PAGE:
C3-plant and C4-plant
cereoid at prodigy.net
Sun Jul 29 15:25:03 EST 2001
This is not some hypothetical "thought experiment".
This is either some real experiment using actual plant species or a pure
Do you see the difference?
David Kirschtel <kirschte at msu.edu> wrote in message
news:3B6462E0.AD841BBD at msu.edu...
> Pure speculation.
> Its worthless without one being able to refer back to the actual
> itself, if it really existed, or being able to duplicate it.
> We still do not know where was it published or which species were used.
Sorry Cereoid, we need none of the above. Einstein's greatest
contribution to science was the _Gedanken_Experiment_ ("Thought
Experiment") and that's sufficient for our purposes here. So, let's
The problem is, paradoxically, O2 concentration not CO2 and is the
result of photorespiration. RUBISCO has an affinity for O2 as well as
CO2. If O2 is bound to RuBP then it is oxidized, with CO2 being lost
from the Calvin-Benson cycle. This can result in a 20-50% loss of fixed
C from the plant in "normal" conditions.
This is considered to be the selective force for the evolution C4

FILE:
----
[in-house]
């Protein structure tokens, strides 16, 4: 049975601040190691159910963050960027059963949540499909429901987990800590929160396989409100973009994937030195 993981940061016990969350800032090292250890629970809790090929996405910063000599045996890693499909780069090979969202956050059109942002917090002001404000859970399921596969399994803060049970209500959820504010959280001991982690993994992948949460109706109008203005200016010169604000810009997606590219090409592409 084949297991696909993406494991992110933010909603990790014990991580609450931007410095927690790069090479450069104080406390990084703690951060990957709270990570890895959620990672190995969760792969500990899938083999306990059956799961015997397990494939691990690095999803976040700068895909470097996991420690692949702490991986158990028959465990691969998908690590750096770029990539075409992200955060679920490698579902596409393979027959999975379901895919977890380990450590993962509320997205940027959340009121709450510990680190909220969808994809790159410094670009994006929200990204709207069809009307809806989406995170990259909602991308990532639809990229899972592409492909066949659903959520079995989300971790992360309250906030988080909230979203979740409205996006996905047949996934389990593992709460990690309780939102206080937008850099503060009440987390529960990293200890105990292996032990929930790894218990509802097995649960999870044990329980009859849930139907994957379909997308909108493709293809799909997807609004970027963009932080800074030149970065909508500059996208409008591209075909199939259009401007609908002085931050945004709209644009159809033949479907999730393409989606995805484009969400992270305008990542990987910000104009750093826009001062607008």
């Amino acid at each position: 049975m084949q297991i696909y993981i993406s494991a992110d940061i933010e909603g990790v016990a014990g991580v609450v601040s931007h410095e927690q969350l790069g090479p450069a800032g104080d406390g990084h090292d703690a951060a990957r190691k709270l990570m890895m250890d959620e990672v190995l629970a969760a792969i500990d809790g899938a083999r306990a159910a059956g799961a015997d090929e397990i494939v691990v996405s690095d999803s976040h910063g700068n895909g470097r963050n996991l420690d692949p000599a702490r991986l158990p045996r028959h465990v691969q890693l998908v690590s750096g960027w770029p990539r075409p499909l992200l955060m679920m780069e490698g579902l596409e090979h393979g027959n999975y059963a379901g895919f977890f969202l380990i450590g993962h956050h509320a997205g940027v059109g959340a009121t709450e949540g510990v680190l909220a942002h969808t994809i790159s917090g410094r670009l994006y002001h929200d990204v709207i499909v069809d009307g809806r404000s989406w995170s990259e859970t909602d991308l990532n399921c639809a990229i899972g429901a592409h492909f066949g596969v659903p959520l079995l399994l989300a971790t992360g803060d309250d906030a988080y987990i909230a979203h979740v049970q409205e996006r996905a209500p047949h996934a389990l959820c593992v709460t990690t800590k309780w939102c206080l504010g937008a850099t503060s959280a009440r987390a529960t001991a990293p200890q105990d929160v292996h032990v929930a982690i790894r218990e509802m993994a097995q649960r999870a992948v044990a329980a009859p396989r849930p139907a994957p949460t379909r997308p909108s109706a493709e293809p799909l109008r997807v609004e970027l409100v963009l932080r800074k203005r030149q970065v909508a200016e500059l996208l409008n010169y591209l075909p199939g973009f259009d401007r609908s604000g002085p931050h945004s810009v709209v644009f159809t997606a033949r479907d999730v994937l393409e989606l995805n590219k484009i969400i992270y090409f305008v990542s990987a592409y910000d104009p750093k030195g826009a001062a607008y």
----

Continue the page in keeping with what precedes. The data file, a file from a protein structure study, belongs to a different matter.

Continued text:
photosynthesis. C4 plants have spatially separated the O2-producing
Light Reactions from the C-fixing Dark Reactions of photosynthesis and
thus minimized/reduced the C-fixing inefficiency of photorespiration.
So, in a sealed container with (presumptively) high O2 concentrations
the C3 plant would starve to death for lack of carbon. Meanwhile, the C4
plant would be "cannibalizing" the CO2 being lost from the C3 plant as a
result of photorespiration.
> I´ve recently heard of following experiment:
> If you cultivat a C3-plant and a C4-plant together in an airtight
> glassy container, the C3-plant will die after a short period of time.
> Could anybody explain to me for what reason / reasons the C3-plant
> will die.
David Kirschtel, Ph.D. * kirschte at pilot.msu.edu * 517.432.0898
112 N Kedzie Lab * Mich State Univ * E Lansing, MI * 48824
First Year Online/Biology http://lecture.lite.msu.edu/~bio/fyol/
[after 17 Sept: Biology Program, Hitchcock Hall,
Univ. of Washington, Seattle WA, 98150 206.543.9120]
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